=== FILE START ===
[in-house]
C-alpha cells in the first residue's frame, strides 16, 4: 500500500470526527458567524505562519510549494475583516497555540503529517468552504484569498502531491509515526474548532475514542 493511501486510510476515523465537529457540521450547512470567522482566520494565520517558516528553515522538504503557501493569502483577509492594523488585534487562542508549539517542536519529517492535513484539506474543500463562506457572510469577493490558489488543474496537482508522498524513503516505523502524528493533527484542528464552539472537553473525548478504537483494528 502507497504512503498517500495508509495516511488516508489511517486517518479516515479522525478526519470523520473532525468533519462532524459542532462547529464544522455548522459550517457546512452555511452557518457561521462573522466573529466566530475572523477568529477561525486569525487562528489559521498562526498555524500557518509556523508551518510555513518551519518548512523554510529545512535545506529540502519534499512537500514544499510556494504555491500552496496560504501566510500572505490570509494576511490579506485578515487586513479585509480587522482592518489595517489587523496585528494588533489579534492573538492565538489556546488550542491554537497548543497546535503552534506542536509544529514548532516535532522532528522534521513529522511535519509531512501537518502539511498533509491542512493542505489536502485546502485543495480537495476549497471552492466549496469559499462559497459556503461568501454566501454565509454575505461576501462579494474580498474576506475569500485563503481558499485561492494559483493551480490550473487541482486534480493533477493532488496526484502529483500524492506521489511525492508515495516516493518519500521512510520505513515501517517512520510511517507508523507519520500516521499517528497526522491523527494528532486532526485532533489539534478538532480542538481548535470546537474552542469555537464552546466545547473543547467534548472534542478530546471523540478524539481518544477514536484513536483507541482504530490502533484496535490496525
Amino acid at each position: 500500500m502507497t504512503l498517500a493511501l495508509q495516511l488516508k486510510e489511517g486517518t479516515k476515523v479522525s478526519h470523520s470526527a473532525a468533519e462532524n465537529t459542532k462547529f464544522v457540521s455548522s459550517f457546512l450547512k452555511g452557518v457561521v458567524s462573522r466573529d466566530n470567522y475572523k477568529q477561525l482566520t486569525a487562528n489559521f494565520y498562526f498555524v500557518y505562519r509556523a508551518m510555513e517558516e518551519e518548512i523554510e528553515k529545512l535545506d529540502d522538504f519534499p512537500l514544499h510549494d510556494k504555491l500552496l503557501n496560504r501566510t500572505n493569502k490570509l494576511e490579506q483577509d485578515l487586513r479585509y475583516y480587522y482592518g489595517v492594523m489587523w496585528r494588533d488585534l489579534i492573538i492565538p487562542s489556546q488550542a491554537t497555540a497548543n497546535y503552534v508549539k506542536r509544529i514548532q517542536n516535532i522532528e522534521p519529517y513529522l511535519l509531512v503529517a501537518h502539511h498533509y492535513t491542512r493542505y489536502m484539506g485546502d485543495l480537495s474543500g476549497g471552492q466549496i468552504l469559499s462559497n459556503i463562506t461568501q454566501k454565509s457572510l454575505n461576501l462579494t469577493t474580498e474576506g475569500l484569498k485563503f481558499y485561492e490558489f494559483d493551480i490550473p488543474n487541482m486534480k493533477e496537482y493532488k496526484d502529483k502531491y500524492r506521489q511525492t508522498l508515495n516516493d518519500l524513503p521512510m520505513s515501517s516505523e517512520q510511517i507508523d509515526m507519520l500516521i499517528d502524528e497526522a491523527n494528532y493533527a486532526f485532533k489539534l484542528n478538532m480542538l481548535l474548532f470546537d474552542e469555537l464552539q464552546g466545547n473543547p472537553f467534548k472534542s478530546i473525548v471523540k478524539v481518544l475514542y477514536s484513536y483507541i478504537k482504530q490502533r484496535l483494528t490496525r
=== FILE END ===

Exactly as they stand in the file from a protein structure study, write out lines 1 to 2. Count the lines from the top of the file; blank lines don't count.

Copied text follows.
[in-house]
C-alpha cells in the first residue's frame, strides 16, 4: 500500500470526527458567524505562519510549494475583516497555540503529517468552504484569498502531491509515526474548532475514542 493511501486510510476515523465537529457540521450547512470567522482566520494565520517558516528553515522538504503557501493569502483577509492594523488585534487562542508549539517542536519529517492535513484539506474543500463562506457572510469577493490558489488543474496537482508522498524513503516505523502524528493533527484542528464552539472537553473525548478504537483494528 502507497504512503498517500495508509495516511488516508489511517486517518479516515479522525478526519470523520473532525468533519462532524459542532462547529464544522455548522459550517457546512452555511452557518457561521462573522466573529466566530475572523477568529477561525486569525487562528489559521498562526498555524500557518509556523508551518510555513518551519518548512523554510529545512535545506529540502519534499512537500514544499510556494504555491500552496496560504501566510500572505490570509494576511490579506485578515487586513479585509480587522482592518489595517489587523496585528494588533489579534492573538492565538489556546488550542491554537497548543497546535503552534506542536509544529514548532516535532522532528522534521513529522511535519509531512501537518502539511498533509491542512493542505489536502485546502485543495480537495476549497471552492466549496469559499462559497459556503461568501454566501454565509454575505461576501462579494474580498474576506475569500485563503481558499485561492494559483493551480490550473487541482486534480493533477493532488496526484502529483500524492506521489511525492508515495516516493518519500521512510520505513515501517517512520510511517507508523507519520500516521499517528497526522491523527494528532486532526485532533489539534478538532480542538481548535470546537474552542469555537464552546466545547473543547467534548472534542478530546471523540478524539481518544477514536484513536483507541482504530490502533484496535490496525